We talked to Josefine Oesterby of Baser about their parasol bases that works and she had the following to say about them.
First of all, how are you and your family doing in these COVID-19 times?
Josefine Oesterby: We are fine. We are running our family business from our home office, so I think from that perspective, we have been less affected compared to others.
Tell us about you, your career, how you founded Baser.
Josefine Oesterby: The idea for Baser goes over 15 years back and originates from my father. He is a keen problem-solver and decided to improve his parasol setup so that we could enjoy our time outside more. Years later, my husband Christian and I picked up his idea and pioneer spirit and created Baser as a family business that honors my father’s innovation.
How does Baser innovate?
Josefine Oesterby: We innovate by doing things the right way, even if it takes a little longer. For example, instant coffee would be quicker, but we use our Simonelli espresso machine to brew a truly enjoyable cappuccino with organic milk and sustainably-grown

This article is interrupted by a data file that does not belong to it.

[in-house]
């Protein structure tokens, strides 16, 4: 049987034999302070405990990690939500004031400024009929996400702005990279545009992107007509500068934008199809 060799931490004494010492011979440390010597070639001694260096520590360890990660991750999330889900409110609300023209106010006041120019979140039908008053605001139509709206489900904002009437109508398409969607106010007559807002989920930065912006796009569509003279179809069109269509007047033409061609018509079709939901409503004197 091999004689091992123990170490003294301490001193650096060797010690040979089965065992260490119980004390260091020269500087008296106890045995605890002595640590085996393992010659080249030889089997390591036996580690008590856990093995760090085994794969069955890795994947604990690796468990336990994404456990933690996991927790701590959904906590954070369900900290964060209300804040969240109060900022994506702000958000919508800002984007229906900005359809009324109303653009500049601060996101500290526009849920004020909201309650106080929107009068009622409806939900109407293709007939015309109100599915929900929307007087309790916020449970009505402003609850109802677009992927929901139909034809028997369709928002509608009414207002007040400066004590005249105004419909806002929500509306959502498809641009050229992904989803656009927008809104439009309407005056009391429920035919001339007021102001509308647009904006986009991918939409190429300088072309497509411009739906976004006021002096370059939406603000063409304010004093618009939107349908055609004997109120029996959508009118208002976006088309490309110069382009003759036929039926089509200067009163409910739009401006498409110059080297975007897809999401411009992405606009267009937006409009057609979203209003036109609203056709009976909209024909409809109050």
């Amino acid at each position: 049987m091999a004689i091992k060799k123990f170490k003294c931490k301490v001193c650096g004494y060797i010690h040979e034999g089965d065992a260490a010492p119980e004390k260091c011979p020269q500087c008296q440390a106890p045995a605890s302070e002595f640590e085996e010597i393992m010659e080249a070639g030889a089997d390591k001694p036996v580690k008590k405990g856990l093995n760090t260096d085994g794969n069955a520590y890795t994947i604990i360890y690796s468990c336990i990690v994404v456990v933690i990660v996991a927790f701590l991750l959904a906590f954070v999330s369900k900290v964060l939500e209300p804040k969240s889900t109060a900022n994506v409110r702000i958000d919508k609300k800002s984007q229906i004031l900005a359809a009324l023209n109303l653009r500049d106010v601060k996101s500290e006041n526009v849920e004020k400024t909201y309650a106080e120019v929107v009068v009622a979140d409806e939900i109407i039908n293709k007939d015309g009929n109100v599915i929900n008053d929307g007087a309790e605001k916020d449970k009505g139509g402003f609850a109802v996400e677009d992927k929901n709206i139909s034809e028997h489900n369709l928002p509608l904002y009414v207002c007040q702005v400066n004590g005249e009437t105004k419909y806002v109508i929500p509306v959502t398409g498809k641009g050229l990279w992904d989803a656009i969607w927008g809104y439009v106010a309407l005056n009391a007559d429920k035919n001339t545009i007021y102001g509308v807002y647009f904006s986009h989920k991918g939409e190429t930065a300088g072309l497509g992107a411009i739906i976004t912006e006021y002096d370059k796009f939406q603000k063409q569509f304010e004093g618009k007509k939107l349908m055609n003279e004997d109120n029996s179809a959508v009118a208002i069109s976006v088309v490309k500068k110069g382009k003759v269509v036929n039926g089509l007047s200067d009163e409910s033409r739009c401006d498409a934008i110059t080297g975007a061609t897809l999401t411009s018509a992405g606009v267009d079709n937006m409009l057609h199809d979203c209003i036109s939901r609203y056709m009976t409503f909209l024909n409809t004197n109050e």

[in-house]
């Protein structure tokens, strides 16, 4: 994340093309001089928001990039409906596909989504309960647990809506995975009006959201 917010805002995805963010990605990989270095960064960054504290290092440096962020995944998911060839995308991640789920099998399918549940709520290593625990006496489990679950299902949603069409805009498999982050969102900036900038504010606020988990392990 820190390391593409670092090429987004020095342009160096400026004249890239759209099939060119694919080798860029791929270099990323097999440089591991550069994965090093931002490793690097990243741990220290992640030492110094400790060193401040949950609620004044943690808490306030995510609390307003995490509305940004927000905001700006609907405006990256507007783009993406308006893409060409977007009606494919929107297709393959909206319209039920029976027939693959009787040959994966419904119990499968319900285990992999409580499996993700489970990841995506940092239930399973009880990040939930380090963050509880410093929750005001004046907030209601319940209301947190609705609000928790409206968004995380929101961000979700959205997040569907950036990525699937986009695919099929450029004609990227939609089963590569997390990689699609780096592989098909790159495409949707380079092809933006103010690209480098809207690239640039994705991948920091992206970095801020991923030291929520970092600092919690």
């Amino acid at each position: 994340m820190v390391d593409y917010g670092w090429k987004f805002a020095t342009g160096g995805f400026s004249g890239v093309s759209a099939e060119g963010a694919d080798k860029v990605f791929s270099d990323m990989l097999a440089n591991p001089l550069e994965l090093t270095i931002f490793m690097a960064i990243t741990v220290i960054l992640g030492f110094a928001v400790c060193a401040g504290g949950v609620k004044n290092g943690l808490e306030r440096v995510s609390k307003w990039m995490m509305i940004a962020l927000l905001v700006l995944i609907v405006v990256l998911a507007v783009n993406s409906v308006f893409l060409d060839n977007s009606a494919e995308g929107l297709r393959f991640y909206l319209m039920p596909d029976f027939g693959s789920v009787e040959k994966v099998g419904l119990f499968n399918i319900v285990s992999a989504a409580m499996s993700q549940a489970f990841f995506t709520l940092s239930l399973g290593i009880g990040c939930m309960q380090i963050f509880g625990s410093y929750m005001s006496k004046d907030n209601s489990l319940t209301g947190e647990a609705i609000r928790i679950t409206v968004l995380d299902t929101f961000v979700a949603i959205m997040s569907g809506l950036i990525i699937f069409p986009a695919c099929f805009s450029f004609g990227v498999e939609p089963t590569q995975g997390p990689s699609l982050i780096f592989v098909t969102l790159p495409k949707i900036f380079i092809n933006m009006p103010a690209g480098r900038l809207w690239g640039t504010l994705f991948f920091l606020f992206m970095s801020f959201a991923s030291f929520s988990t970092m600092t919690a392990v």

coffee beans from our local coffee roaster. Good ideas require careful thinking and the right execution, and thinking with a wonderful cup of coffee is a great way to start.
We look into markets and work closely with the consumer, but like previous inventors before us, we also keep to our own gut feeling even in times of adversity. Until now, that has been a good way to innovate.
How the coronavirus pandemic affects your business, and how are you coping?
Josefine Oesterby: By being in the home improvement sector, we have not been negatively affected by COVID, and let’s hope that continues.
Did you have to make difficult choices, and what are the lessons learned?
Josefine Oesterby: To at all times, be agile and react quickly to changes in the market. We have shifted our focus on DIY stores “brick and mortar” to 100% D2C.
How do you deal with stress and anxiety?
Josefine Oesterby: Slowing down by design. At baser sustainability and circularity means more than just production. It’s also humans. At Baser, we don’t count the hours, we count the progress, and then we will rather be slow and do things right instead of running for the unicorn. I would say we are more a Zebra company where we honor that we are humans, not machines. Healthy and happy people work better and smarter.
Who are your competitors? And how do you plan to stay in the game?
Josefine Oesterby: Our European competitors count Schneider Schirme and Doppler Schirme, which are the biggest ones. We stay on top of the game by being 100% cradle-to-cradle and promoting sustainability and quality in our products. Then naturally, our channels are online instead of offline as theirs.
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